Freyja hugged herself to stop the shaking. The encounter had been upsetting but that’s not what unsettled her. When she’d told her brother she could easily kill him she wasn’t kidding. Society in general would be better off without Gunnar feeding off it like some multi-tentacle parasite. He was like a moral zombie, once he infected someone they lost their will, became mindless followers, including members of her family, his family. But she really didn’t care that Gunnar was indirectly responsible for BB’s AIDS, that Georgie’s husband’s income came from renovating businesses primarily used to launder drug money, or that Arni’s partner garnered commissions on drug financed real estate transactions. All Freyja wanted was Gunnar and his influence eliminated from her life and the only way she could imagine that happening was for him to die.
Freyja never thought of killing Gunnar herself, but when Big Doug had handed her his gun it all came together. She’d put a bullet in Gunnar’s forehead, than pump a bunch into Doug, wipe the gun clean with her scarf, drop it beside them and carry on to the bus stop. It was dark, the streets were empty and it was the kind of neighbourhood that minded it’s own business. Before the bodies were discovered she’d be on a jet to Mexico.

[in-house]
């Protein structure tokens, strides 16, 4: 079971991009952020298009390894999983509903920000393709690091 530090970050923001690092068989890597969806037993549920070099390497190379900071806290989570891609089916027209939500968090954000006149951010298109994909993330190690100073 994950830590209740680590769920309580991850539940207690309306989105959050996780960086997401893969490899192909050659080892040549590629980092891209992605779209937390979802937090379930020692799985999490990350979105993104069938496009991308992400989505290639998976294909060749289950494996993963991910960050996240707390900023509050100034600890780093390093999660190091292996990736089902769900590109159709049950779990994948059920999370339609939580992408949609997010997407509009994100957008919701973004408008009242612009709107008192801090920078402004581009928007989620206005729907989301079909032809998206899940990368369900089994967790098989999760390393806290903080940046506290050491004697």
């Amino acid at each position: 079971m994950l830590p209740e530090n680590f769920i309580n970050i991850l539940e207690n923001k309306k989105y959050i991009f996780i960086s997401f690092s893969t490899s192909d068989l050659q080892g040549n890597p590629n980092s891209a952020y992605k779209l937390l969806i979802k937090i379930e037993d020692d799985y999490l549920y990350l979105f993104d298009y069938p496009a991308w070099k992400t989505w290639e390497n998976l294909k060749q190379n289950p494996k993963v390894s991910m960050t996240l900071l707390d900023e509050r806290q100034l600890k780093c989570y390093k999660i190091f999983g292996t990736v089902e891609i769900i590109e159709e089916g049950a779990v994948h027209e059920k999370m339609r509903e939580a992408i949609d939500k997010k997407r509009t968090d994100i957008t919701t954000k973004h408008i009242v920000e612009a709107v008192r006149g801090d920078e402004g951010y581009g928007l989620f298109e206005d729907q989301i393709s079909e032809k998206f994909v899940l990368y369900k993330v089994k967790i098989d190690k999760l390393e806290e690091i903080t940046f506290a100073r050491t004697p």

Gunnar must have hundreds of enemies and competitors that would kill to take over his territory. Freyja didn’t imagine anyone knew he was going to intercept her on the way to the airport. His little sister would never be considered a suspect.
That he was the same person who taught her how to ride a two-wheeler, took her to swimming lessons at Trout Lake, and helped her memorize lines for the grade five Christmas pageant didn’t factor into the equation. That was then, this is now.
But as her finger twitched to pull the trigger a thought flickered across her consciousness.
This it how Gunnar thinks – objectively, analytically, dispassionately, then bang, he kills you.
Revulsion made Freyja shudder. Stooping to his tactics would admit defeat. She’d get him. She was a photographer, she knew about patience and timing. Waiting for the just the right moment made all the difference.
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